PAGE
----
Pinchuk’s wife, Diane Pinchuk, and their son, Bryan Pinchuk, also have the entrepreneurial bug and are co-founders of InnoCare Urologics. She has practiced as an attorney since 1980 and provides in-house counsel to the various medical device companies. Bryan Pinchuk has over 10 years of experience as a medical device engineer with a concentration in catheters and as CEO is responsible for development, manufacturing, regulatory matters and the quality system at InnoCare Urologics.
”It’s been a fantastic experience to work with Dr. Gardner and the Pinchuk family. It’s apparent that they all share the same spirit of innovation, entrepreneurship and solving practical problems to benefit patients,” said Braden Bills, a member of Sanford Health’s commercialization team that helps doctors, researchers and other employees determine if their idea to improve patient care has commercial merit.
Common catheter problem
Gardner has seen his share of what can go wrong with generic urinary catheters when a patient mistakenly pulls it out.
“It was a bloody mess,” he recalled of the first time he saw it. “I thought that seems like a very unsafe device if it can be just ripped out.”
Another mishap involved a man in his 80s who was admitted overnight for a urinary tract infection. As the patient was being discharged from the hospital, he accidentally pulled out his catheter. Because the man was on a blood thinner for a heart valve, he bled profusely, required several blood transfusions and extended his hospital stay at least two weeks.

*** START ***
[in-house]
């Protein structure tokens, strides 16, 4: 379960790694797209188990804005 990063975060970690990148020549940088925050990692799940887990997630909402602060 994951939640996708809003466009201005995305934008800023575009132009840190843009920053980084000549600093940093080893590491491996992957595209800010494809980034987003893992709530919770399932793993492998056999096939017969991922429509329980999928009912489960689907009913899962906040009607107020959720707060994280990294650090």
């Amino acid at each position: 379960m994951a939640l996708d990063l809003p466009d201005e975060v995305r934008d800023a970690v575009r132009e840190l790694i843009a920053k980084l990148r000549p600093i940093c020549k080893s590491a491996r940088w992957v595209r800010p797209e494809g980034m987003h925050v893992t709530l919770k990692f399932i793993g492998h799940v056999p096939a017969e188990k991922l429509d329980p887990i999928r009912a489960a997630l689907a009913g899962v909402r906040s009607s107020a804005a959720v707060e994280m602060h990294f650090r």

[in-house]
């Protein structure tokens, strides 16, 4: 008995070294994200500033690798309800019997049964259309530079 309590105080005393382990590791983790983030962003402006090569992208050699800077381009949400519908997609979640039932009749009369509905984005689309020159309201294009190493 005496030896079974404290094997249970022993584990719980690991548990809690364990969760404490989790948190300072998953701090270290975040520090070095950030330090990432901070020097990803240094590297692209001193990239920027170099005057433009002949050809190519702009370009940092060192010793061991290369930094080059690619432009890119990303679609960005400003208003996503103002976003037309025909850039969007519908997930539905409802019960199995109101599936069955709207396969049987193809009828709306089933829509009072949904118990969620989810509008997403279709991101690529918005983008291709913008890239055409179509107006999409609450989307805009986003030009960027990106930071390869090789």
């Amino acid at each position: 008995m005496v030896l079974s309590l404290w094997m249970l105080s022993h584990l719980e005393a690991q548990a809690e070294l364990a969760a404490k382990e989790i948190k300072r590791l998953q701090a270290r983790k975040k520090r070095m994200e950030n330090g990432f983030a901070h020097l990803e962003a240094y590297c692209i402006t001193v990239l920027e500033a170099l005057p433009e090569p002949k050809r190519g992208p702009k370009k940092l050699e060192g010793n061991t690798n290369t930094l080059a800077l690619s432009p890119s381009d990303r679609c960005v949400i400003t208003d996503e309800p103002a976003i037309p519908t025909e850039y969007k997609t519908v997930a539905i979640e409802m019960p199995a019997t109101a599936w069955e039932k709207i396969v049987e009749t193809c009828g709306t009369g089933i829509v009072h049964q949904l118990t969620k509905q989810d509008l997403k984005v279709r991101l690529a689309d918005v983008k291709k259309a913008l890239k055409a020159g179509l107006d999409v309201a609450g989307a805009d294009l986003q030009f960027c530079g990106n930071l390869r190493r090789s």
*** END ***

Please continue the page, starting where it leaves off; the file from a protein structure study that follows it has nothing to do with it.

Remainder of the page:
Learn more: Innovations at Sanford Health
“I saw those incidents and thought, ‘What can we do about this?’” Gardner said. “Patients’ lives are at stake. I’m driven to get this device approved if for no other reason than to try to reduce the number of these injuries.”
Gardner grew up on a small farm in rural Missouri with five siblings and not a lot of money, so they got creative.
“We were always working on stuff. I just got that mechanical itch to play with things. We were always tearing apart our toys and modifying them. My parents probably hated that,” he said. “I like to work with my hands, problem solve and basically tinker with things to make them work better.”